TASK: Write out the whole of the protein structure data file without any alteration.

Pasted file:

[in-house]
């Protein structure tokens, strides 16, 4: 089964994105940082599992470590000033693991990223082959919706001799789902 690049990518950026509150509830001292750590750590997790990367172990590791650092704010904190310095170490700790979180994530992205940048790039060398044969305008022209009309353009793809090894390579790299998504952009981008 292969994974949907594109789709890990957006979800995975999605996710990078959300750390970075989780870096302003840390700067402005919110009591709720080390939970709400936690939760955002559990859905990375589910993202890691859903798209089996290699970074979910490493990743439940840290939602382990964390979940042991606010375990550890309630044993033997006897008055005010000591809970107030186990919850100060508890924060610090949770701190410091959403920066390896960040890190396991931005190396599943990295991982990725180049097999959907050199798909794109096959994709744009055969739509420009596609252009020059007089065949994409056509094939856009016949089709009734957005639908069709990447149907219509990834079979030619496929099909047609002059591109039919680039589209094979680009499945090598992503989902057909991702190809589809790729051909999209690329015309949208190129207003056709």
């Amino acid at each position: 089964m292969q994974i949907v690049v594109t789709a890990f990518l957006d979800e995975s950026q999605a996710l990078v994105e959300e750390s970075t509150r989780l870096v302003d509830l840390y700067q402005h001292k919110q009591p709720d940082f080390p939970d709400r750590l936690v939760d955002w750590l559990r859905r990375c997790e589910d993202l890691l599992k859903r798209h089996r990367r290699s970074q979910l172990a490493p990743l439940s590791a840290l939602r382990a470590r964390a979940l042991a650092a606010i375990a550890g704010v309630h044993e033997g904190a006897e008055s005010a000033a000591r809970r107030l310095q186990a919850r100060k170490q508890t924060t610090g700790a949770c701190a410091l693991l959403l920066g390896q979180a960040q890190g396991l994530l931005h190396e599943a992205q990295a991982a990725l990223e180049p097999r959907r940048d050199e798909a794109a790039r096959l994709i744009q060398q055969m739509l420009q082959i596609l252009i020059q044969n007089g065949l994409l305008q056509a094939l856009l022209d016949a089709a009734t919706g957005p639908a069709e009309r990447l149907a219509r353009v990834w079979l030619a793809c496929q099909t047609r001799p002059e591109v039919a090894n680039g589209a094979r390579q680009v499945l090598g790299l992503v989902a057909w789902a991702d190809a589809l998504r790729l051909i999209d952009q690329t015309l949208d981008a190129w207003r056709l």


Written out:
[in-house]
């Protein structure tokens, strides 16, 4: 089964994105940082599992470590000033693991990223082959919706001799789902 690049990518950026509150509830001292750590750590997790990367172990590791650092704010904190310095170490700790979180994530992205940048790039060398044969305008022209009309353009793809090894390579790299998504952009981008 292969994974949907594109789709890990957006979800995975999605996710990078959300750390970075989780870096302003840390700067402005919110009591709720080390939970709400936690939760955002559990859905990375589910993202890691859903798209089996290699970074979910490493990743439940840290939602382990964390979940042991606010375990550890309630044993033997006897008055005010000591809970107030186990919850100060508890924060610090949770701190410091959403920066390896960040890190396991931005190396599943990295991982990725180049097999959907050199798909794109096959994709744009055969739509420009596609252009020059007089065949994409056509094939856009016949089709009734957005639908069709990447149907219509990834079979030619496929099909047609002059591109039919680039589209094979680009499945090598992503989902057909991702190809589809790729051909999209690329015309949208190129207003056709």
């Amino acid at each position: 089964m292969q994974i949907v690049v594109t789709a890990f990518l957006d979800e995975s950026q999605a996710l990078v994105e959300e750390s970075t509150r989780l870096v302003d509830l840390y700067q402005h001292k919110q009591p709720d940082f080390p939970d709400r750590l936690v939760d955002w750590l559990r859905r990375c997790e589910d993202l890691l599992k859903r798209h089996r990367r290699s970074q979910l172990a490493p990743l439940s590791a840290l939602r382990a470590r964390a979940l042991a650092a606010i375990a550890g704010v309630h044993e033997g904190a006897e008055s005010a000033a000591r809970r107030l310095q186990a919850r100060k170490q508890t924060t610090g700790a949770c701190a410091l693991l959403l920066g390896q979180a960040q890190g396991l994530l931005h190396e599943a992205q990295a991982a990725l990223e180049p097999r959907r940048d050199e798909a794109a790039r096959l994709i744009q060398q055969m739509l420009q082959i596609l252009i020059q044969n007089g065949l994409l305008q056509a094939l856009l022209d016949a089709a009734t919706g957005p639908a069709e009309r990447l149907a219509r353009v990834w079979l030619a793809c496929q099909t047609r001799p002059e591109v039919a090894n680039g589209a094979r390579q680009v499945l090598g790299l992503v989902a057909w789902a991702d190809a589809l998504r790729l051909i999209d952009q690329t015309l949208d981008a190129w207003r056709l």